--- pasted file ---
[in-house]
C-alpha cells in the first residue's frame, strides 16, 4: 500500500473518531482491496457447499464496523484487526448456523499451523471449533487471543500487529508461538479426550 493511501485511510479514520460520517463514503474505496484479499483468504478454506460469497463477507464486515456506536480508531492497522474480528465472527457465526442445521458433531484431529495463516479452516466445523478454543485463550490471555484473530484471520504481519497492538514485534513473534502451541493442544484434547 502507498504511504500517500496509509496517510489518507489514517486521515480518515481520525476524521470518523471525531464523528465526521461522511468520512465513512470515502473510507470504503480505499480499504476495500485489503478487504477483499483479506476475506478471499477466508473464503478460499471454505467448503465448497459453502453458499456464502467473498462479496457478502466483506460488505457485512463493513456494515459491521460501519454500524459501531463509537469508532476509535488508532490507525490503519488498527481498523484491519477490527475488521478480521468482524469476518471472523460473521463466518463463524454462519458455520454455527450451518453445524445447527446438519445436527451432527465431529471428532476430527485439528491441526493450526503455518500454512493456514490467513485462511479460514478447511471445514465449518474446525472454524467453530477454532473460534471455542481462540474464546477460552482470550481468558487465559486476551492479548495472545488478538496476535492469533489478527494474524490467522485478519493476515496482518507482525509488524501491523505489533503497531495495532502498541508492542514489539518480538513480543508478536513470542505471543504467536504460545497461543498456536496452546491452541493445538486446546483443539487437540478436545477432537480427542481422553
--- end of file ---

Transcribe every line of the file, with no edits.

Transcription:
[in-house]
C-alpha cells in the first residue's frame, strides 16, 4: 500500500473518531482491496457447499464496523484487526448456523499451523471449533487471543500487529508461538479426550 493511501485511510479514520460520517463514503474505496484479499483468504478454506460469497463477507464486515456506536480508531492497522474480528465472527457465526442445521458433531484431529495463516479452516466445523478454543485463550490471555484473530484471520504481519497492538514485534513473534502451541493442544484434547 502507498504511504500517500496509509496517510489518507489514517486521515480518515481520525476524521470518523471525531464523528465526521461522511468520512465513512470515502473510507470504503480505499480499504476495500485489503478487504477483499483479506476475506478471499477466508473464503478460499471454505467448503465448497459453502453458499456464502467473498462479496457478502466483506460488505457485512463493513456494515459491521460501519454500524459501531463509537469508532476509535488508532490507525490503519488498527481498523484491519477490527475488521478480521468482524469476518471472523460473521463466518463463524454462519458455520454455527450451518453445524445447527446438519445436527451432527465431529471428532476430527485439528491441526493450526503455518500454512493456514490467513485462511479460514478447511471445514465449518474446525472454524467453530477454532473460534471455542481462540474464546477460552482470550481468558487465559486476551492479548495472545488478538496476535492469533489478527494474524490467522485478519493476515496482518507482525509488524501491523505489533503497531495495532502498541508492542514489539518480538513480543508478536513470542505471543504467536504460545497461543498456536496452546491452541493445538486446546483443539487437540478436545477432537480427542481422553